Germany is one of those places where there are so many art, history and science museums filled with priceless works of art, artifacts and exhibits, dating from pre-history through all the civilisations, that the phrase spoiled for choice is no exaggeration. But the range of museums also includes light hearted collections which view history and culture through different eyes, and here are just two of the many that are fun to visit.
In and around the capital of Bavaria, Munich, there is much to see, from castles, palaces, parks, and high end shopping to lake and forest areas, and of course museums of every size and genre. Here is one of the 'quirky' ones:
Kartoffelmuseum (The Potato Museum) - The Potato as a Work of Art
Founded by the Eckart family which in 1949 invented dried potato powder in Germany, this unusual museum follows the history of the potato from the days when it was grown and valued by the Inca nation, who were really the first people to discover how to dehydrate the vegetable so it could be used later, and documents the potatoes slow journey before it became today's worldwide culinary staple.
It went through various stages after it had arrived in Europe, including as a 'novelty exotic plant' and fodder for livestock, before eventually becoming a vegetable enjoyed only by the European upper classes. .
As protection against famine, and a plan that worked well until the potato blight of the 1840's, Frederick the Great of Prussia overcame his people's prejudice against the potato by using reverse psychology, and in the 18th century introduced it into the 'every day' German diet. After planting a field of potato plants he surrounded it with guards, and by this ensured that the peasants stole the plants for their own gardens because they believed anything worth guarding had also to be worth stealing.
True to its name the Potato Museum concentrates on the potato not the plant, and its eight differently themed rooms are filled with its history, development, artifacts, potato related art of all types, including sculptures, water colour and oil paintings, Andy Warhol prints, and exhibits made from potato.
Including potato carved face sculptures, which, as they are allowed to dry out and shrink naturally, after some months resemble shrunken heads. Called Lebenslauf, 'Life', as they wrinkle and become misshapen they represent a rather unflattering view of what happens to us as we age.
Rothenburg ob der Tauber is also in Bavaria, and as the most complete medieval town in Germany is one of the best known sights on the Romantic Road, and favourite tourist spot with its ancient walls, towers, gates and bulwark enclosing cobbled streets and half timbered houses.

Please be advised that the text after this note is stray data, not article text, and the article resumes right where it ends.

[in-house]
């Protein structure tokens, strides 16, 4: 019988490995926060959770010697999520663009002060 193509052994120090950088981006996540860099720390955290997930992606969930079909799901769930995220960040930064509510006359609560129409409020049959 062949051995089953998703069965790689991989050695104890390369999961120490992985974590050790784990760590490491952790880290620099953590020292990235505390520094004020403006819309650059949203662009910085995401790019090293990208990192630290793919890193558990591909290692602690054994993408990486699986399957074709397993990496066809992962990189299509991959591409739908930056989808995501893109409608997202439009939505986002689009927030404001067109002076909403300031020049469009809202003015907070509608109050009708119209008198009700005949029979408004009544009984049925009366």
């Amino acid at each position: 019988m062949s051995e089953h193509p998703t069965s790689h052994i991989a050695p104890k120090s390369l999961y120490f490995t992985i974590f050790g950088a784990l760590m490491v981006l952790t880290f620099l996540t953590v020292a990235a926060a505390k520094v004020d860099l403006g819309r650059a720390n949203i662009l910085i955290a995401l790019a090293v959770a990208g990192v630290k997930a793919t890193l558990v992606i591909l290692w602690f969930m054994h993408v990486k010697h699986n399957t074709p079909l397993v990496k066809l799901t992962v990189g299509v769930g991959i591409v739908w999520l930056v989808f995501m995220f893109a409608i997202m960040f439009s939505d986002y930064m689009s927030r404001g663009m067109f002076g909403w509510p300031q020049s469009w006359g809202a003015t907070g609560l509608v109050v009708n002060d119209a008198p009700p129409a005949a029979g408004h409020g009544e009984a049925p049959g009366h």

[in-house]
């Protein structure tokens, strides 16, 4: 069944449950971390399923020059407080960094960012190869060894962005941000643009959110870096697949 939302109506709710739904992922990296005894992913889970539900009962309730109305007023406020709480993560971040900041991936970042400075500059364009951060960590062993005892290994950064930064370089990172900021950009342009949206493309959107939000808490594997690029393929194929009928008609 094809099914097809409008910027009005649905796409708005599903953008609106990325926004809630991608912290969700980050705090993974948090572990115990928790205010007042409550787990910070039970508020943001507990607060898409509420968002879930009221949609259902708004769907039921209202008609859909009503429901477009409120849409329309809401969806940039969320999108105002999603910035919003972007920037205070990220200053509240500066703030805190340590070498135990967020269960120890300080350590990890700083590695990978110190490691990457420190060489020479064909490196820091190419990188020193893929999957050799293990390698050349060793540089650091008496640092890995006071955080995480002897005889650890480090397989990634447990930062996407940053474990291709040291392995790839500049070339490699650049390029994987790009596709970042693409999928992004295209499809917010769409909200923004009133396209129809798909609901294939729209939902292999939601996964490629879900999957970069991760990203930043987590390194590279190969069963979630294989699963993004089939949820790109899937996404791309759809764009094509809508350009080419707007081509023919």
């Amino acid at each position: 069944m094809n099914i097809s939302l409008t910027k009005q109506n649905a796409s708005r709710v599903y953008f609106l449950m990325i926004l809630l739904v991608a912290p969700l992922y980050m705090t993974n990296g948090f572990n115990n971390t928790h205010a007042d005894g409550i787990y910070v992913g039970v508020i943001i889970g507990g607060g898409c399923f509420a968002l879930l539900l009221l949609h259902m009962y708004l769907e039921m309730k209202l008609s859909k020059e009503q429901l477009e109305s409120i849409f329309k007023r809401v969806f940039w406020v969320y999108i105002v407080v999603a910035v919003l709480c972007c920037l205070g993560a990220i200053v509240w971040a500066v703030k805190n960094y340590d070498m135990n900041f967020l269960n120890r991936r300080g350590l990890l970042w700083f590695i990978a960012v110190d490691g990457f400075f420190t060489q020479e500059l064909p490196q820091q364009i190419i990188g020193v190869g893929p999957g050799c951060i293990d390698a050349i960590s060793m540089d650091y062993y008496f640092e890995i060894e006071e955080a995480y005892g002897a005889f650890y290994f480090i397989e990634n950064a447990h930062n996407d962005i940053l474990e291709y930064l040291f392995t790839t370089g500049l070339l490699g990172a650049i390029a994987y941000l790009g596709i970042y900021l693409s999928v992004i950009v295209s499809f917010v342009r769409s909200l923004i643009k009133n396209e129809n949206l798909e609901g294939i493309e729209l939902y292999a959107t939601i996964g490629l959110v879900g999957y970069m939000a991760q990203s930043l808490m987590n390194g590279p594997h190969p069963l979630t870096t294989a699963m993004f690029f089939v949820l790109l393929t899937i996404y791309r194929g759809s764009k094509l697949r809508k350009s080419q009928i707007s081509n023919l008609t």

A jewel of a town over 1,000 years old it escaped wartime bombing until March 31, 1945 when 40 percent was destroyed. However it was quickly rebuilt by the townspeople, often reusing the original pieces, and has been the inspiration for many films and books, including Pinocchio's village in the Walt Disney film and the town in A Little Snow Fairy Sugar the Japanese manga and anime series, as well as the location for the village scenes in Chitty Chitty Bang Bang.
And it is also the home of Germany's most important museum of legal history, the Medieval Crime Museum, covering seven centuries until the 19th century and showing the darker side of life facing those who lived in the Middle Ages.
In addition to the laws, customs, legal exhibits, seals and literature from the Germany of those days, including the protocol for witch trials, the four floors show displays of the cultures 'common' instruments of torture. Often used for crimes as minimal as baking underweight loaves of bread, or the playing of wrong notes by a musician.
Tongue and thumb screws, chastity belts, needled chairs, shame masks, an iron maiden, join with objects such as the flute of shame, hung around the neck of a musician who had not performed well, or the shrews fiddle, a violin shaped yoke which seemed to have been used mainly on women who were considered to be argumentative, with both being used to parade the 'offenders' around to be pelted with rotten vegetables and roundly humiliated.
And strangely enough, considering the subject and some of the exhibits, the topic can be classed as unusual but not really 'fun' in the accepted sense, children enjoy the Medieval Crime Museum, regularly commenting that it makes their history lessons come alive.
Both museums follow Germany's philosophy of sometimes using alternative unusual or entertaining methods to make different aspects of the world's culture and past accessible, which is why, despite being in areas filled with many other attractions, summer or winter they are visited and enjoyed by people of all ages, interests and nationalities.
Potato Sculpture in Munich's Kartoffelmuseum - Flute of Shame for bad musicians photographer Mattes, courtesy de.Wikipedia
Germany (Eyewitness Travel Guides) - This has to be the best travel book for Germany out there, and it covers everything from museums to mountains. I wouldn't go anywhere without my copy, while the beautiful illustrations and detailed descriptions also make it ideal for arm chair travelers, or anyone who is just interested in Germany.
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